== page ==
A movie for every day of the year – a good one
iPhone launched, 2007
On this day in 2007, Apple launched the first version of the iPhone. Until then, mobile or cell phones had been phones first, with a range of other capabilities – camera, email, mp3 player, internet access – tagging along behind. Apple’s creative breakthrough was to design the iPhone as a very small computer which also had phone functionality. This might look like a “six and two threes” explanation but what the iPhone did, which no phone had done before, was deliver a more integrated service, so the phone became in effect a Swiss army knife of the digital era: a mobile office with added leisure features which meant you could leave the house and work out where you were going, who you were meeting, how to get there and what you needed to know, all of this while en route, listening to Lana Del Rey as you went. The phone was an instant success and continued Apple’s return from the dead which had been signalled by the iMac, was continued by the iPod/iTunes, and finally completed by the iPhone. In fact the iPhone has become the tail that wags the dog, the operating system of Apple’s computers now looking like, and functioning like, the OS on the phone. To call the iPhone a success is to severely under-estimate what it has done – not only putting the two world leaders, Nokia and Blackberry, onto the critical list (Nokia phones sold off to Microsoft in 2013, Blackberry worth $82.4bn in 2008, $3.4bn at end 2013), but also creating the benchmark by which all other phones are judged, as well as the template for rivals (eg Android) to copy. When I say “copy”, I obviously mean “aspire towards”.
Oldboy (2013, dir: Spike Lee)
What a strangely negative reception Spike Lee’s remake of Park Chan-wook’s 2003 original, manga-based thriller got. A classic case of reviewers assessing a film for what it’s not, rather than what it is, Lee’s film certainly is not as powerful as the original – not as gothically badass in any direction – but it’s still a very good, expertly delivered, well told and periodically thrilling story that’s well worth your groats, shekels or dollars. The story – if you don’t know it from the original – is the same: a total asshole (here played by Josh Brolin) is imprisoned in one small room for 20 years. He has no idea why. He’s in solitary. Is fed, watered, taken care of, has TV access, but otherwise it’s him, the four walls and that’s it. And then, suddenly, he’s free again. And being a badass kinda guy, he heads off on a revenge jag to find the guy who imprisoned him, not for one second pausing to ask a simple question – is this sudden release all part of some wider, dastardly plan aimed specifically at punishing me further?
It is, of course, and it’s this tease of a plot that gives the film its dramatic drive. Helping it along are all manner of powerful little nuggets. Like that classic “fight in a very small space” sequence from the original. Lee chooses to reference it rather than recreate it – he’s smart, and knows that the original has been re-purposed so many times since the film debuted in 2003 that its original impact just isn’t there any more. Talking of impact, the hammer fight – I’ll just say “yes!”, with an extra exclamation mark! Modern brutalist gothic is Lee’s intention, and the cast stays on message – Samuel L Jackson in a kilt (again) and looking like some mad medieval pope, Sharlto Copley over-enunciating very amusingly as the extremely bad man whom Brolin (raw, animal, intense) eventually comes across, Elizabeth Olsen as the wafty wavery love interest who’s not what she appears. And notice that silent Chinese woman acting as Copley’s concubine (anyone know her name?), a racial stereotype lifted straight out of a penny dreadful or shilling shocker – or early James Bond films.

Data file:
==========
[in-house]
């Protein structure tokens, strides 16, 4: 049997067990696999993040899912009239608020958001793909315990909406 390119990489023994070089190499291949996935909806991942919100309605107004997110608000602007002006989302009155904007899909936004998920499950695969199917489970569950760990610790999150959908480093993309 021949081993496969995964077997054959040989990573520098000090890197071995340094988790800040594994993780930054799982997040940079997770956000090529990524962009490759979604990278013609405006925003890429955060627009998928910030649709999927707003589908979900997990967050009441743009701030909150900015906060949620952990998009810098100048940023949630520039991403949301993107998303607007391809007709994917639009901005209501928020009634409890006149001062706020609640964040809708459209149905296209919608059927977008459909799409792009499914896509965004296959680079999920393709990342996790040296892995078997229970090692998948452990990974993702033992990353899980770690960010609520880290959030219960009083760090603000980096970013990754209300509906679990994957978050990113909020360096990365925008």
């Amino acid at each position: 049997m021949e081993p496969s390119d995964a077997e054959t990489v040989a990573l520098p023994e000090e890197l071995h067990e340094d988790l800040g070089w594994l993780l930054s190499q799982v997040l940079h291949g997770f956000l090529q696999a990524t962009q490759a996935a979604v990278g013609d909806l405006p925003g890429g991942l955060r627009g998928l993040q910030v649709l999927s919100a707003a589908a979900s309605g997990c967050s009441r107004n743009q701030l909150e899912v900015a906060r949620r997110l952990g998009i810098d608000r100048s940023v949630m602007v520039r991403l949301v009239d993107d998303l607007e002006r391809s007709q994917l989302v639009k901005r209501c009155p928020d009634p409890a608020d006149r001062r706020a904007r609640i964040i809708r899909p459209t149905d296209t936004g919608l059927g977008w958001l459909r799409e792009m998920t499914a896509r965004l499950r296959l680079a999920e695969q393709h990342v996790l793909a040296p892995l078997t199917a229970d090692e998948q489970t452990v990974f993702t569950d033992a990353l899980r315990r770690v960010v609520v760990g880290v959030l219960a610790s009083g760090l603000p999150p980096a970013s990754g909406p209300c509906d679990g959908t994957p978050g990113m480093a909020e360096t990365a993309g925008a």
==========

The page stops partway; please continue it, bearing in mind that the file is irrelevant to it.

And on the subject of pastiche, it is often overlooked – because Spike Lee is so well known for his message films – just how in control he is as a journeyman director. And he is definitely giving us touches of Bond in among the other thriller references. Hitchcock too in his beautifully staged set pieces. As for the frequent use of the iPhone, which repeatedly bemuses the technically prehistoric Brolin – Satnav? Yellow Pages? A camera? – though it’s clearly a product placement buy-in (Apple possibly responding to Google’s slightly backfiring free ad of a film The Internship) it does at least locate us in the here and now, and confirms Brolin as the film’s ignorant underdog hero. Something the film does need, because it’s never that clear. No, it’s not as pure as the original, but Lee’s Oldboy is still a tense and intense thriller.
- Who better than Josh Brolin to play a vengeful badass?
- Copley’s excellent villain
- The clothes (costumes: Ruth E Carter) really match the film’s mood
- Cinematography by Sean Bobbitt (12 Years a Slave)
© Steve Morrissey 2014